Hosket known as caring, generous veterinarian in Greene County

Credit: DaytonDailyNews

Yellow Springs veterinary clinic shooting investigated as self-inflicted fatality.

Credit: DaytonDailyNews

The apparent suicide of beloved veterinarian Dr. Charles Scott Hosket has shocked the Greene County community.

Hosket was found dead Thursday morning in his office at his home business, Hosket Veterinary Service, 4450 U.S. 68 North, north of Yellow Springs. He was 65.

Greene County Sheriff’s Chief Deputy Mike Brown said on Thursday the death appears to be from a self-inflicted gunshot.

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Hosket was known to be generous in caring for animals even when customers couldn’t pay, according to friends and family who have contacted the Dayton Daily News.

Brenda Champ, who said Hosket was her veterinarian for many years, said she continued to use him for all of her animal care needs even after moving from Springfield to Columbus six years ago.

“I would drive every month to his office because I wouldn’t change vets for nothing,” Champ said. “Scott was all out for your pet never the money. If someone needed to work out a payment arrangement, he was always willing to work with you.”

Champ said she remembers when Hosket’s office was closed for remodeling and she had a sick dog. She called him and he said “bring her right in.”

“You could call him any time, he would always answer his phone after hours,” she said.

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The news came as a shock to those who arrived for appointments at his office on Thursday, only to find Greene County sheriff’s cruisers in the driveway, deputies actively investigating the incident.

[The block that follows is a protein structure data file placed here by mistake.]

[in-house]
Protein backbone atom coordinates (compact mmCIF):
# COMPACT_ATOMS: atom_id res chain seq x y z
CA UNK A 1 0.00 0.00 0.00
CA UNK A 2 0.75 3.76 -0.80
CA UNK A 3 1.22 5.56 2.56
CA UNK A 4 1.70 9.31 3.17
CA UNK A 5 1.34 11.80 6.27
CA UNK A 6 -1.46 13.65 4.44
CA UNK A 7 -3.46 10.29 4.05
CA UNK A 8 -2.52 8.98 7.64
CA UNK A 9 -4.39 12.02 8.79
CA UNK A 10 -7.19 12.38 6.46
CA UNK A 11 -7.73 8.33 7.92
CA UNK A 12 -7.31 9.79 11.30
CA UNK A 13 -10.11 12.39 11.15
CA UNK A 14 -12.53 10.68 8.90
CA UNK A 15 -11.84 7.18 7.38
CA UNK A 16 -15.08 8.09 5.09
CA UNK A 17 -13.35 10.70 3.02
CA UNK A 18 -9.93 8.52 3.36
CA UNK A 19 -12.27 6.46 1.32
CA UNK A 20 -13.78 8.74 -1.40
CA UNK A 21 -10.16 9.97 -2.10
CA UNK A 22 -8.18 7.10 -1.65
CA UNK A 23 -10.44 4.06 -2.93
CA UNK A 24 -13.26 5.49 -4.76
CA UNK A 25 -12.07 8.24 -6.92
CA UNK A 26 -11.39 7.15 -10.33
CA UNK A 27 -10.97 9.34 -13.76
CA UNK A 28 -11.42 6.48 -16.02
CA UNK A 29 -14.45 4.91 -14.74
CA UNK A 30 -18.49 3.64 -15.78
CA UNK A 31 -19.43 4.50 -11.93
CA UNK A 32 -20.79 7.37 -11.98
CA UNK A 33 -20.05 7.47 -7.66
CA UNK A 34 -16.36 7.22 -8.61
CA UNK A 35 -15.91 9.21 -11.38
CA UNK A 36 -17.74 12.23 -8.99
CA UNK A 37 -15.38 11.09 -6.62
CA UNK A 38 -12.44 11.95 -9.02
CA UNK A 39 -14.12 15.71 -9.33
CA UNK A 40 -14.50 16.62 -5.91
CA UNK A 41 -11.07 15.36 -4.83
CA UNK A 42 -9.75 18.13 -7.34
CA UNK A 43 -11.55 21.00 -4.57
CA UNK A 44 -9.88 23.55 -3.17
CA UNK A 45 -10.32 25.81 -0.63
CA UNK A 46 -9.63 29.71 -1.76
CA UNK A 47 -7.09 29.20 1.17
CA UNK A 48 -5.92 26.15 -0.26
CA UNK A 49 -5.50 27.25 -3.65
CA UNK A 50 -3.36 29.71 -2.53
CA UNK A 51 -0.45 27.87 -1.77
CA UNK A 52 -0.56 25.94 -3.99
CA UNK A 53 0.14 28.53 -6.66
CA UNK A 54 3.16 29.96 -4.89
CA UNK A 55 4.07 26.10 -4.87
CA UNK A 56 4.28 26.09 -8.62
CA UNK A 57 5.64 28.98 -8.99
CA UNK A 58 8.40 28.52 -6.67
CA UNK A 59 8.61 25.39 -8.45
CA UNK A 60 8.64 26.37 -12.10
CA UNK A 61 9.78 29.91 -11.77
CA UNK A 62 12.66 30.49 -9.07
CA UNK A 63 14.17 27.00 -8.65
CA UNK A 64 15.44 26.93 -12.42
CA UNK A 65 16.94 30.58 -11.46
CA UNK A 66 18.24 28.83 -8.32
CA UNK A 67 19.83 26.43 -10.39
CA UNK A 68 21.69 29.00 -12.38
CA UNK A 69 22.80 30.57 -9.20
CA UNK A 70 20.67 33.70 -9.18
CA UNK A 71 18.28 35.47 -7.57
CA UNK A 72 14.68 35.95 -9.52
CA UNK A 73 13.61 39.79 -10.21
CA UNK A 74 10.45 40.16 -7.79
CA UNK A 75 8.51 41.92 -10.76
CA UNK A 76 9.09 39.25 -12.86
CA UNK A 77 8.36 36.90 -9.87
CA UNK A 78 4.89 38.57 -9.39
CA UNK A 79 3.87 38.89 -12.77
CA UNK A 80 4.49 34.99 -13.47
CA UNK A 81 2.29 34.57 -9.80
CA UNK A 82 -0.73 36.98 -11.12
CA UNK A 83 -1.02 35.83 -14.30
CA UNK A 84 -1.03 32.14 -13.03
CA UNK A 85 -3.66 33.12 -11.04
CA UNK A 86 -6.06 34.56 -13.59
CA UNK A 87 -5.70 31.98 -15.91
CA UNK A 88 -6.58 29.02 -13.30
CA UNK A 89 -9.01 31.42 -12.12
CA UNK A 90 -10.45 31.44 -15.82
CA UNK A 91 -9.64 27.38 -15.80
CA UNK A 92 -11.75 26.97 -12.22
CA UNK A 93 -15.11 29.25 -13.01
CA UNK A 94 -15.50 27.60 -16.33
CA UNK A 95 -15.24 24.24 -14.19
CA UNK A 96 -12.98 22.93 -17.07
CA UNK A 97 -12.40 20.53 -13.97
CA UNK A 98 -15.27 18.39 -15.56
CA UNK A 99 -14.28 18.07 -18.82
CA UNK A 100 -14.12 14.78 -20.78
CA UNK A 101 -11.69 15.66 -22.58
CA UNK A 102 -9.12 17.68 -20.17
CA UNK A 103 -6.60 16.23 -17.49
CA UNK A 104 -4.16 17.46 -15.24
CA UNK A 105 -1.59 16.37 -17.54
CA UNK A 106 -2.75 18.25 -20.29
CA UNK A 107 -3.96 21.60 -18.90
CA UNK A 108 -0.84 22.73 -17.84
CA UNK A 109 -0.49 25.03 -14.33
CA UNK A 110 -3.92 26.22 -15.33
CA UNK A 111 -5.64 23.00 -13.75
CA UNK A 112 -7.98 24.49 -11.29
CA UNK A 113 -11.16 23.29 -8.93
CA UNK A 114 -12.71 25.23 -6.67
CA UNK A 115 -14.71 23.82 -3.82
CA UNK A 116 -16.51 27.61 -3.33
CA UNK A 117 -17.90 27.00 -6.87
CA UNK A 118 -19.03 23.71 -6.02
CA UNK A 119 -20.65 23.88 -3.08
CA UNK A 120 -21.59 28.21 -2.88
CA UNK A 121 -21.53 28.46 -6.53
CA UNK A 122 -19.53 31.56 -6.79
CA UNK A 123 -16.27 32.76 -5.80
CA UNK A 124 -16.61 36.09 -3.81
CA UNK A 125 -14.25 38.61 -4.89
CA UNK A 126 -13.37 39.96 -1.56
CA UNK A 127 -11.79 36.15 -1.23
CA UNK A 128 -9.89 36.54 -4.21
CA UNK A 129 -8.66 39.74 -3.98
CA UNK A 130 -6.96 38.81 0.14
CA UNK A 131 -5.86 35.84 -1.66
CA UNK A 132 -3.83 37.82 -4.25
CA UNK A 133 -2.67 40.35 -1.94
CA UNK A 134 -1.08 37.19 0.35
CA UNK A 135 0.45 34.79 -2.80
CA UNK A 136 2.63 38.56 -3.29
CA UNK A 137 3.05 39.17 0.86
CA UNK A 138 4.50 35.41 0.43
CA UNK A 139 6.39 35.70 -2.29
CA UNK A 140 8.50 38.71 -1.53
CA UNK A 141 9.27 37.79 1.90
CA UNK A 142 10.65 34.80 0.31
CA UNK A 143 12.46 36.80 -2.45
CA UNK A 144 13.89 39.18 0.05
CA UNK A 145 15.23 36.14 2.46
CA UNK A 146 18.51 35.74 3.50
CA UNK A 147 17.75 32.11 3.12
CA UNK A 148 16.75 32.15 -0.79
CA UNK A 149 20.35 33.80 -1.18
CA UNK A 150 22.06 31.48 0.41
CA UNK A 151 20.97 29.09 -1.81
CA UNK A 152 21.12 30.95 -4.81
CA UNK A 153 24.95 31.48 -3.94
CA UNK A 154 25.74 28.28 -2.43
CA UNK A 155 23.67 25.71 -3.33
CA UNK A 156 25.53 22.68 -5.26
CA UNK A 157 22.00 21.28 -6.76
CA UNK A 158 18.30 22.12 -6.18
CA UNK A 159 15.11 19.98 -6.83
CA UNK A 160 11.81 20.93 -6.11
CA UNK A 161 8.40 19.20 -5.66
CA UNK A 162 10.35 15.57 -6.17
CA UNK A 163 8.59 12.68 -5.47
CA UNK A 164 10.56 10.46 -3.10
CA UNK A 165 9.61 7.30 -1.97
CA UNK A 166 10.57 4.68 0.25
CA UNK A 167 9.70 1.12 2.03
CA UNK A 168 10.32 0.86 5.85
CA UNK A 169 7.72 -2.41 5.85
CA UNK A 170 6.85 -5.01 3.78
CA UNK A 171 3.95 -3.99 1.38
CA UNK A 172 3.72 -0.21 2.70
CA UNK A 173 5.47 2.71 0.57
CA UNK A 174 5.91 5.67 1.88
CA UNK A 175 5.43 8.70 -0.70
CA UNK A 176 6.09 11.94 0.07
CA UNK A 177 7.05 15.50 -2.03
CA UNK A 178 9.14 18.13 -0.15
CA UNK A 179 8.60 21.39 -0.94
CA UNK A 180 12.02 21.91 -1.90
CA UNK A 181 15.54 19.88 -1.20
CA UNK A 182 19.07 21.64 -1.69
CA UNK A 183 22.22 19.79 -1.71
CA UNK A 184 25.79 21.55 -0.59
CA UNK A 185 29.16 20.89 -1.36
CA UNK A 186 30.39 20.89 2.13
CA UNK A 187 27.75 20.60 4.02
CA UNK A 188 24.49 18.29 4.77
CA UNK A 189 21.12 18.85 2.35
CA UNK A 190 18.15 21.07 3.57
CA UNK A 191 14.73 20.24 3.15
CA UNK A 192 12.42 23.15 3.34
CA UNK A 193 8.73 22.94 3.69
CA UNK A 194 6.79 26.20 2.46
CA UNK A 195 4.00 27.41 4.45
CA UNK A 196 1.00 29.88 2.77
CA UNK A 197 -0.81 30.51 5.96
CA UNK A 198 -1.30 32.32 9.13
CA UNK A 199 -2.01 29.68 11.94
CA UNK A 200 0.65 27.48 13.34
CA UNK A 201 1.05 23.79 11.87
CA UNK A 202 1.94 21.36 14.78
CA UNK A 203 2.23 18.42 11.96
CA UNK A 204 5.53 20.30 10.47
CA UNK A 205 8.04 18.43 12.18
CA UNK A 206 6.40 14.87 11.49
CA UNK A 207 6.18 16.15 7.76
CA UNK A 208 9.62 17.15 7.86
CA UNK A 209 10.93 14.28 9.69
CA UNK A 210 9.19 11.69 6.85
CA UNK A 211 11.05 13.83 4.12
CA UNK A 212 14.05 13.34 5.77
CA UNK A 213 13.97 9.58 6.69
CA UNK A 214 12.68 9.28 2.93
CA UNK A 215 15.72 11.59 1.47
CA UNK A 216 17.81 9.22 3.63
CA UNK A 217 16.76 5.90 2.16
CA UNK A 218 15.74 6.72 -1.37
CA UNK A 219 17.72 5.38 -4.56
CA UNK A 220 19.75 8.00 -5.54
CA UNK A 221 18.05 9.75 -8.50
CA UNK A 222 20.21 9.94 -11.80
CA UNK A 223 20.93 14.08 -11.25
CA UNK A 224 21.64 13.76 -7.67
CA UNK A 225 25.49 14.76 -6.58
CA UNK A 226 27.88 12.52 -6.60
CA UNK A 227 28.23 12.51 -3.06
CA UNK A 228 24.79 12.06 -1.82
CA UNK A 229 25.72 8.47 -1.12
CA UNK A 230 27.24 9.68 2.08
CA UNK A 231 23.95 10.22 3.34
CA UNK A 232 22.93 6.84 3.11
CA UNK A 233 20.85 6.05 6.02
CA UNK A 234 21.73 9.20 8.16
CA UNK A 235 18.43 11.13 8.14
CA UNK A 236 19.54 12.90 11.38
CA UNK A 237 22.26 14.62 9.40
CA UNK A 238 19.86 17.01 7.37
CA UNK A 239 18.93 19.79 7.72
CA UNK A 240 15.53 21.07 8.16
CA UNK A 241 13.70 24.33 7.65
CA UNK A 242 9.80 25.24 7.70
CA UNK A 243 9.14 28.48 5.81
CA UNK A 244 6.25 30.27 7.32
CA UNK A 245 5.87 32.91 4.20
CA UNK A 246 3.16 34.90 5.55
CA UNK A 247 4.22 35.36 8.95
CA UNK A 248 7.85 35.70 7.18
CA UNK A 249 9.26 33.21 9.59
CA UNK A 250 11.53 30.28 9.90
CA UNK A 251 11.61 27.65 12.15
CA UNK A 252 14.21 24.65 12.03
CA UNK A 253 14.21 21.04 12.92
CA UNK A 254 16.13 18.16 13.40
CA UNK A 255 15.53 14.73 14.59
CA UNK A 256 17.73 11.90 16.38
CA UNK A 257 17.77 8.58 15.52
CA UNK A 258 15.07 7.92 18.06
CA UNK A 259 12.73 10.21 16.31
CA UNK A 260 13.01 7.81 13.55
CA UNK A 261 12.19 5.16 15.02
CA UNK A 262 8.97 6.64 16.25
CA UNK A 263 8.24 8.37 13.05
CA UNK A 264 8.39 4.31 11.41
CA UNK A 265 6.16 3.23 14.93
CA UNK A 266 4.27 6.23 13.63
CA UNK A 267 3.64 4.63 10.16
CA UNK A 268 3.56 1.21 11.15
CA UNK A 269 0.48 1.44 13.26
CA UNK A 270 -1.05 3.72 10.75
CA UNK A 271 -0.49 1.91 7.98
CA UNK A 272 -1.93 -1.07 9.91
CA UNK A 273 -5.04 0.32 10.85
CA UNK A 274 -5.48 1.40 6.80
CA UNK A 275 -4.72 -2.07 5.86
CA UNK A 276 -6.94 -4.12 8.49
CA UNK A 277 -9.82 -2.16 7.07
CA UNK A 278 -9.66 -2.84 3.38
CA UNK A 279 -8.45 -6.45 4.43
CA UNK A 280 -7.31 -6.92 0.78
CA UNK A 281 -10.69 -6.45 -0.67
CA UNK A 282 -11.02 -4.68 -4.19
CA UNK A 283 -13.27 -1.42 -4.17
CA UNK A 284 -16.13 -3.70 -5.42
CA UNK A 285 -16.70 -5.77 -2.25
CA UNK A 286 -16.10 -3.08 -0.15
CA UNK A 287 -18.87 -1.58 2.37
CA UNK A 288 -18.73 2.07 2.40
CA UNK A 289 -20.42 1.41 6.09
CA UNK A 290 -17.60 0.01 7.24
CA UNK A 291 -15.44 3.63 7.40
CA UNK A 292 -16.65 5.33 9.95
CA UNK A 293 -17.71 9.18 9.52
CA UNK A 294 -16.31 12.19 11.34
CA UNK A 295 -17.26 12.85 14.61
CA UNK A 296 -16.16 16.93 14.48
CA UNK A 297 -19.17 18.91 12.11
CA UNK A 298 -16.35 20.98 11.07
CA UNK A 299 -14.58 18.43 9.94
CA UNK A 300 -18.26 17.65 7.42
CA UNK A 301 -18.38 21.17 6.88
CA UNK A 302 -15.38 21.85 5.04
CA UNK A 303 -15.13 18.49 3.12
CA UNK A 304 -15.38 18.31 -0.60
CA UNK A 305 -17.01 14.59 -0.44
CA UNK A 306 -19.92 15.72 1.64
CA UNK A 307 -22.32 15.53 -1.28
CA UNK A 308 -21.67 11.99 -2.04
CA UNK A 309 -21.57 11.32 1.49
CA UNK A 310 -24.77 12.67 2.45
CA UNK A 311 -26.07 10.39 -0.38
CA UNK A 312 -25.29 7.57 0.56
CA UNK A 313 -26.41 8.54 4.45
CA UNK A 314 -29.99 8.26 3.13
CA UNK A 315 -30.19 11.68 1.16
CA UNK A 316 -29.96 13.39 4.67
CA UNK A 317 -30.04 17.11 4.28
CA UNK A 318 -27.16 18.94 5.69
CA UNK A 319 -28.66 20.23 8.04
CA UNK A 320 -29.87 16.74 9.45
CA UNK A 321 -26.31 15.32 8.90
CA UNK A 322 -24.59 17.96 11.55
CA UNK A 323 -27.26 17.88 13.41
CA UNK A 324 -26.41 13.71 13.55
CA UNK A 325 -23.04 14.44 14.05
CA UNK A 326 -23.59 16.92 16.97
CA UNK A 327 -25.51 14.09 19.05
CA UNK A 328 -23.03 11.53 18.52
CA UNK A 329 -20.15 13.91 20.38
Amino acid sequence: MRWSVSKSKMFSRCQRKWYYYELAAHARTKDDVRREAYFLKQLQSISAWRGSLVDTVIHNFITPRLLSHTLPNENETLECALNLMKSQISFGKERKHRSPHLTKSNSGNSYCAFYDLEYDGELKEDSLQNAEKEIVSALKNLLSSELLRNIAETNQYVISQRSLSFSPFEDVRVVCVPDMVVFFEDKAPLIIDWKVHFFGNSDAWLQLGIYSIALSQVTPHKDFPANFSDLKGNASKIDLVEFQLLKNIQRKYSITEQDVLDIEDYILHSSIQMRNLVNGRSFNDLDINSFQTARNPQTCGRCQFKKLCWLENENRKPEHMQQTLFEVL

“I mean, this is so devastating. It’s hard to even talk about it,” said Pamela Davis. “We’ve lost a precious soul in the community.”

Kathy McConehea, of Yellow Springs, extended her sympathies to the Hosket family.

“All we can do is lean on each other and be supportive of them,” McConehea said.

A recent study by the American Veterinary Medical Association suggests veterinarians have bouts of mental stress and depression at a higher rate than the general population.

The study, published on the AVMA website in March 2015, is based on answers to a survey of more than 10,000 practicing veterinarians.

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The study concluded that “more than one in six (veterinarians) might have contemplated suicide since graduation.”

“Results … show that they are more likely to suffer from psychiatric disorders, experience bouts of depression, and have suicidal thoughts compared with the U.S. adult population,” according to the AVMA.

The study further indicated that about 14 percent of male veterinarians, and 19 percent of female vets, have considered suicide since graduation, three times the U.S. national mean, according to the AVMA.

The Greene County Sheriff’s Office continues to investigate the death.